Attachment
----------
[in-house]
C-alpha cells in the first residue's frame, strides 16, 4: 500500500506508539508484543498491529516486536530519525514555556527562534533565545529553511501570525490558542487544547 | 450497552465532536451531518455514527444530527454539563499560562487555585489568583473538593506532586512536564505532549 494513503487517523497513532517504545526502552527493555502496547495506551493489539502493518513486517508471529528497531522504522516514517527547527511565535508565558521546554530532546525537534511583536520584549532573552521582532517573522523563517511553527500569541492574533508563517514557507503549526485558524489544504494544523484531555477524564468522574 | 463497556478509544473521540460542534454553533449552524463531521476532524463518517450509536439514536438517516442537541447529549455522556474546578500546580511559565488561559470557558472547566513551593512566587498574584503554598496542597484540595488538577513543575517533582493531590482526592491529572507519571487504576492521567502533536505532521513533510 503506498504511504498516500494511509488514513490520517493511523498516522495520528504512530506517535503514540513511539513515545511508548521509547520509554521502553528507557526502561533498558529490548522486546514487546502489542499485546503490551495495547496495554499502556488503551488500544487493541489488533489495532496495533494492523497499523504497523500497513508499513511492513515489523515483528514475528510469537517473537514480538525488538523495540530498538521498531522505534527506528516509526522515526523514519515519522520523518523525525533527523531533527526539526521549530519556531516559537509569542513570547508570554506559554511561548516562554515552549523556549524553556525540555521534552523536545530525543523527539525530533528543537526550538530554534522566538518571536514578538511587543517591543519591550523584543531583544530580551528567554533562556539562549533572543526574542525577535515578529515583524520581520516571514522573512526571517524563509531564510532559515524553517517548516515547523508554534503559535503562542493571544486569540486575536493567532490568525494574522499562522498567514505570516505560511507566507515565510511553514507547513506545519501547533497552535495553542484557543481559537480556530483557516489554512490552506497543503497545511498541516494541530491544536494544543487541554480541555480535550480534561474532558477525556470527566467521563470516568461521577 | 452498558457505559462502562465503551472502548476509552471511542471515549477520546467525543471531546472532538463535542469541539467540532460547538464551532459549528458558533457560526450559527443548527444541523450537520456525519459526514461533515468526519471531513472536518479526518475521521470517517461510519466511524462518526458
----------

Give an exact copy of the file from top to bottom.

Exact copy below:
[in-house]
C-alpha cells in the first residue's frame, strides 16, 4: 500500500506508539508484543498491529516486536530519525514555556527562534533565545529553511501570525490558542487544547 | 450497552465532536451531518455514527444530527454539563499560562487555585489568583473538593506532586512536564505532549 494513503487517523497513532517504545526502552527493555502496547495506551493489539502493518513486517508471529528497531522504522516514517527547527511565535508565558521546554530532546525537534511583536520584549532573552521582532517573522523563517511553527500569541492574533508563517514557507503549526485558524489544504494544523484531555477524564468522574 | 463497556478509544473521540460542534454553533449552524463531521476532524463518517450509536439514536438517516442537541447529549455522556474546578500546580511559565488561559470557558472547566513551593512566587498574584503554598496542597484540595488538577513543575517533582493531590482526592491529572507519571487504576492521567502533536505532521513533510 503506498504511504498516500494511509488514513490520517493511523498516522495520528504512530506517535503514540513511539513515545511508548521509547520509554521502553528507557526502561533498558529490548522486546514487546502489542499485546503490551495495547496495554499502556488503551488500544487493541489488533489495532496495533494492523497499523504497523500497513508499513511492513515489523515483528514475528510469537517473537514480538525488538523495540530498538521498531522505534527506528516509526522515526523514519515519522520523518523525525533527523531533527526539526521549530519556531516559537509569542513570547508570554506559554511561548516562554515552549523556549524553556525540555521534552523536545530525543523527539525530533528543537526550538530554534522566538518571536514578538511587543517591543519591550523584543531583544530580551528567554533562556539562549533572543526574542525577535515578529515583524520581520516571514522573512526571517524563509531564510532559515524553517517548516515547523508554534503559535503562542493571544486569540486575536493567532490568525494574522499562522498567514505570516505560511507566507515565510511553514507547513506545519501547533497552535495553542484557543481559537480556530483557516489554512490552506497543503497545511498541516494541530491544536494544543487541554480541555480535550480534561474532558477525556470527566467521563470516568461521577 | 452498558457505559462502562465503551472502548476509552471511542471515549477520546467525543471531546472532538463535542469541539467540532460547538464551532459549528458558533457560526450559527443548527444541523450537520456525519459526514461533515468526519471531513472536518479526518475521521470517517461510519466511524462518526458